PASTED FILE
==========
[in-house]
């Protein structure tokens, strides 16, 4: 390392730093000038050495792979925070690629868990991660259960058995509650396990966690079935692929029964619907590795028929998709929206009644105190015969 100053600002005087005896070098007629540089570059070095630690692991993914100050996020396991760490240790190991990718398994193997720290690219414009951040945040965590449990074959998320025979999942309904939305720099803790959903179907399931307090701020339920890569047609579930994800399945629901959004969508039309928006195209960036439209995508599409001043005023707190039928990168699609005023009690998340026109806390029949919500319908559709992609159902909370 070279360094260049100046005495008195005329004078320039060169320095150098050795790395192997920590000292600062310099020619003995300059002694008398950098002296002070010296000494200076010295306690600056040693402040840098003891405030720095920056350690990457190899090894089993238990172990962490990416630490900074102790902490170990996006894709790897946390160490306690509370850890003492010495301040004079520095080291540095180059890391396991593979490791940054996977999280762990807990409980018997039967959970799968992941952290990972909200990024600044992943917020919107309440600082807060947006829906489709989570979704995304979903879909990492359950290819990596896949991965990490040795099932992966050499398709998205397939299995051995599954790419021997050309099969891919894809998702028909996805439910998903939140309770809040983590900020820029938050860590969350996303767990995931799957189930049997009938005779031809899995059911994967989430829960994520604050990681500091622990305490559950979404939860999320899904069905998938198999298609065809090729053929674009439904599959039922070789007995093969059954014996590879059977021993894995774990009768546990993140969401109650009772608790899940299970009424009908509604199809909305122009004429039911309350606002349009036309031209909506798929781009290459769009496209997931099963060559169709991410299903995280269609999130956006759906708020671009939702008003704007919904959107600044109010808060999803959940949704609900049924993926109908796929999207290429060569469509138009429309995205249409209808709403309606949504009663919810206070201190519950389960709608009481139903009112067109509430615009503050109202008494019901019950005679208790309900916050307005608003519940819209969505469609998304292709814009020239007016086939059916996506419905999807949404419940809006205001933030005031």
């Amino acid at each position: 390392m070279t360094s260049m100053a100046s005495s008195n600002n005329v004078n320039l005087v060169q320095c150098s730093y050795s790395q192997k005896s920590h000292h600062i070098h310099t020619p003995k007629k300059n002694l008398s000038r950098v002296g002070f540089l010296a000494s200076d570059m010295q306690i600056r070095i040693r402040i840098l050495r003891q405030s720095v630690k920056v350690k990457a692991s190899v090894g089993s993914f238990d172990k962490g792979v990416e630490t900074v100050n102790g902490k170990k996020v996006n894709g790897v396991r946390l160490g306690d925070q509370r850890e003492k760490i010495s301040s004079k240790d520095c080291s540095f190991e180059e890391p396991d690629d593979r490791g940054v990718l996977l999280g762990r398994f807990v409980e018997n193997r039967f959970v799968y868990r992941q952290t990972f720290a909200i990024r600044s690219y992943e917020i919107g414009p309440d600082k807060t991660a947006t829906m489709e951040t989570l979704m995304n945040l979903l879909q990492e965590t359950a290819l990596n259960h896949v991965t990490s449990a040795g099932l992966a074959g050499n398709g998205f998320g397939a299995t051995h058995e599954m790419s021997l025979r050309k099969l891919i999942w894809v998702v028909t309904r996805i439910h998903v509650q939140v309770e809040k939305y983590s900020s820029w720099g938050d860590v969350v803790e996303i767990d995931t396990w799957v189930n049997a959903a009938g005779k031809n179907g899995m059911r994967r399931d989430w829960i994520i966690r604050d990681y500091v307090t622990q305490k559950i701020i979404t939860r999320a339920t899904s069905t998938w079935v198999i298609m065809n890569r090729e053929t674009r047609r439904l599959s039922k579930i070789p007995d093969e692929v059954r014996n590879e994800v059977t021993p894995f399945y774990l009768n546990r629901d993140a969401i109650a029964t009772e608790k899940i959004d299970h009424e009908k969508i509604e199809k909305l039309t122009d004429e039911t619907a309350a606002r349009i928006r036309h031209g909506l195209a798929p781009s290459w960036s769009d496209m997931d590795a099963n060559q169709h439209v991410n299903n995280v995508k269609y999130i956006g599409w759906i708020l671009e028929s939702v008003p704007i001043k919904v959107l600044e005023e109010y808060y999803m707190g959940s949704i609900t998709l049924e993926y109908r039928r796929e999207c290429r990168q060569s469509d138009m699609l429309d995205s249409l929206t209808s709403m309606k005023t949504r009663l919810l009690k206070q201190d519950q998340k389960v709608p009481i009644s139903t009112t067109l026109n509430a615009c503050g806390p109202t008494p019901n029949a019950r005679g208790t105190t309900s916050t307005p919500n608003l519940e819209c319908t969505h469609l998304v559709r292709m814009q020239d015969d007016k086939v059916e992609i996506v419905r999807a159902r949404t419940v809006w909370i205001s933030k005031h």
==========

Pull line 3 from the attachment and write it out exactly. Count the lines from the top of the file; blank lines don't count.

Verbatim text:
């Amino acid at each position: 390392m070279t360094s260049m100053a100046s005495s008195n600002n005329v004078n320039l005087v060169q320095c150098s730093y050795s790395q192997k005896s920590h000292h600062i070098h310099t020619p003995k007629k300059n002694l008398s000038r950098v002296g002070f540089l010296a000494s200076d570059m010295q306690i600056r070095i040693r402040i840098l050495r003891q405030s720095v630690k920056v350690k990457a692991s190899v090894g089993s993914f238990d172990k962490g792979v990416e630490t900074v100050n102790g902490k170990k996020v996006n894709g790897v396991r946390l160490g306690d925070q509370r850890e003492k760490i010495s301040s004079k240790d520095c080291s540095f190991e180059e890391p396991d690629d593979r490791g940054v990718l996977l999280g762990r398994f807990v409980e018997n193997r039967f959970v799968y868990r992941q952290t990972f720290a909200i990024r600044s690219y992943e917020i919107g414009p309440d600082k807060t991660a947006t829906m489709e951040t989570l979704m995304n945040l979903l879909q990492e965590t359950a290819l990596n259960h896949v991965t990490s449990a040795g099932l992966a074959g050499n398709g998205f998320g397939a299995t051995h058995e599954m790419s021997l025979r050309k099969l891919i999942w894809v998702v028909t309904r996805i439910h998903v509650q939140v309770e809040k939305y983590s900020s820029w720099g938050d860590v969350v803790e996303i767990d995931t396990w799957v189930n049997a959903a009938g005779k031809n179907g899995m059911r994967r399931d989430w829960i994520i966690r604050d990681y500091v307090t622990q305490k559950i701020i979404t939860r999320a339920t899904s069905t998938w079935v198999i298609m065809n890569r090729e053929t674009r047609r439904l599959s039922k579930i070789p007995d093969e692929v059954r014996n590879e994800v059977t021993p894995f399945y774990l009768n546990r629901d993140a969401i109650a029964t009772e608790k899940i959004d299970h009424e009908k969508i509604e199809k909305l039309t122009d004429e039911t619907a309350a606002r349009i928006r036309h031209g909506l195209a798929p781009s290459w960036s769009d496209m997931d590795a099963n060559q169709h439209v991410n299903n995280v995508k269609y999130i956006g599409w759906i708020l671009e028929s939702v008003p704007i001043k919904v959107l600044e005023e109010y808060y999803m707190g959940s949704i609900t998709l049924e993926y109908r039928r796929e999207c290429r990168q060569s469509d138009m699609l429309d995205s249409l929206t209808s709403m309606k005023t949504r009663l919810l009690k206070q201190d519950q998340k389960v709608p009481i009644s139903t009112t067109l026109n509430a615009c503050g806390p109202t008494p019901n029949a019950r005679g208790t105190t309900s916050t307005p919500n608003l519940e819209c319908t969505h469609l998304v559709r292709m814009q020239d015969d007016k086939v059916e992609i996506v419905r999807a159902r949404t419940v809006w909370i205001s933030k005031h």